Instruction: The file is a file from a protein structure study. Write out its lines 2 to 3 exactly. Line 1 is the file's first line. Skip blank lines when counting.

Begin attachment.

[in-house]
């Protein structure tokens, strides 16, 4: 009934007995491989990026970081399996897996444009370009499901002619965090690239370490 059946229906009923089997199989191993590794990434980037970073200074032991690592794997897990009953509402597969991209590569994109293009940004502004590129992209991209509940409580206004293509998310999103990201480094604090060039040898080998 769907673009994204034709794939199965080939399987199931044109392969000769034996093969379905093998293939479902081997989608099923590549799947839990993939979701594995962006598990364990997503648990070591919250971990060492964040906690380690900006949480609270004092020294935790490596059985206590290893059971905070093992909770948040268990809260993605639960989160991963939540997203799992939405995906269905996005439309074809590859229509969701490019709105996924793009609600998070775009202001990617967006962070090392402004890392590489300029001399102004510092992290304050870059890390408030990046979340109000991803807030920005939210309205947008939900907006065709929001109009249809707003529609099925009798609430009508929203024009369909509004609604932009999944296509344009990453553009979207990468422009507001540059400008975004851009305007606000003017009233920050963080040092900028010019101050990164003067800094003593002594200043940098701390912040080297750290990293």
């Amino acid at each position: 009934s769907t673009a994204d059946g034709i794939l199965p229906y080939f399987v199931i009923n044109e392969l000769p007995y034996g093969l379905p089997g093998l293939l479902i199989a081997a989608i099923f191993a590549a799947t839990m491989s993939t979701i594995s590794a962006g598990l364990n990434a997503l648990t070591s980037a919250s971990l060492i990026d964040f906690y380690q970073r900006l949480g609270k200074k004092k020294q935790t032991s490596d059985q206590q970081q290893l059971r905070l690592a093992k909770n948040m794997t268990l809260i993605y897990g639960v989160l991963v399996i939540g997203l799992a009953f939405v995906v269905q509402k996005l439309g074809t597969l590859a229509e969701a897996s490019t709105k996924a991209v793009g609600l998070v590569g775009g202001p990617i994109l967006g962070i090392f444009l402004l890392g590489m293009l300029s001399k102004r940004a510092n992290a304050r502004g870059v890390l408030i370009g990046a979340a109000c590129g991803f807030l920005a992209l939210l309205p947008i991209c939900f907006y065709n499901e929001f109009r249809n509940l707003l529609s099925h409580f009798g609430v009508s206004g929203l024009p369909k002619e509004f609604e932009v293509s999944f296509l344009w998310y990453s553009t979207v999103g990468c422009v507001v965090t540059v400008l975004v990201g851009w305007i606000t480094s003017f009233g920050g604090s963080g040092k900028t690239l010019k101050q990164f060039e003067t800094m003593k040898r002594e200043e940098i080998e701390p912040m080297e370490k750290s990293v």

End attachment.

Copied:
């Protein structure tokens, strides 16, 4: 009934007995491989990026970081399996897996444009370009499901002619965090690239370490 059946229906009923089997199989191993590794990434980037970073200074032991690592794997897990009953509402597969991209590569994109293009940004502004590129992209991209509940409580206004293509998310999103990201480094604090060039040898080998 769907673009994204034709794939199965080939399987199931044109392969000769034996093969379905093998293939479902081997989608099923590549799947839990993939979701594995962006598990364990997503648990070591919250971990060492964040906690380690900006949480609270004092020294935790490596059985206590290893059971905070093992909770948040268990809260993605639960989160991963939540997203799992939405995906269905996005439309074809590859229509969701490019709105996924793009609600998070775009202001990617967006962070090392402004890392590489300029001399102004510092992290304050870059890390408030990046979340109000991803807030920005939210309205947008939900907006065709929001109009249809707003529609099925009798609430009508929203024009369909509004609604932009999944296509344009990453553009979207990468422009507001540059400008975004851009305007606000003017009233920050963080040092900028010019101050990164003067800094003593002594200043940098701390912040080297750290990293």
């Amino acid at each position: 009934s769907t673009a994204d059946g034709i794939l199965p229906y080939f399987v199931i009923n044109e392969l000769p007995y034996g093969l379905p089997g093998l293939l479902i199989a081997a989608i099923f191993a590549a799947t839990m491989s993939t979701i594995s590794a962006g598990l364990n990434a997503l648990t070591s980037a919250s971990l060492i990026d964040f906690y380690q970073r900006l949480g609270k200074k004092k020294q935790t032991s490596d059985q206590q970081q290893l059971r905070l690592a093992k909770n948040m794997t268990l809260i993605y897990g639960v989160l991963v399996i939540g997203l799992a009953f939405v995906v269905q509402k996005l439309g074809t597969l590859a229509e969701a897996s490019t709105k996924a991209v793009g609600l998070v590569g775009g202001p990617i994109l967006g962070i090392f444009l402004l890392g590489m293009l300029s001399k102004r940004a510092n992290a304050r502004g870059v890390l408030i370009g990046a979340a109000c590129g991803f807030l920005a992209l939210l309205p947008i991209c939900f907006y065709n499901e929001f109009r249809n509940l707003l529609s099925h409580f009798g609430v009508s206004g929203l024009p369909k002619e509004f609604e932009v293509s999944f296509l344009w998310y990453s553009t979207v999103g990468c422009v507001v965090t540059v400008l975004v990201g851009w305007i606000t480094s003017f009233g920050g604090s963080g040092k900028t690239l010019k101050q990164f060039e003067t800094m003593k040898r002594e200043e940098i080998e701390p912040m080297e370490k750290s990293v």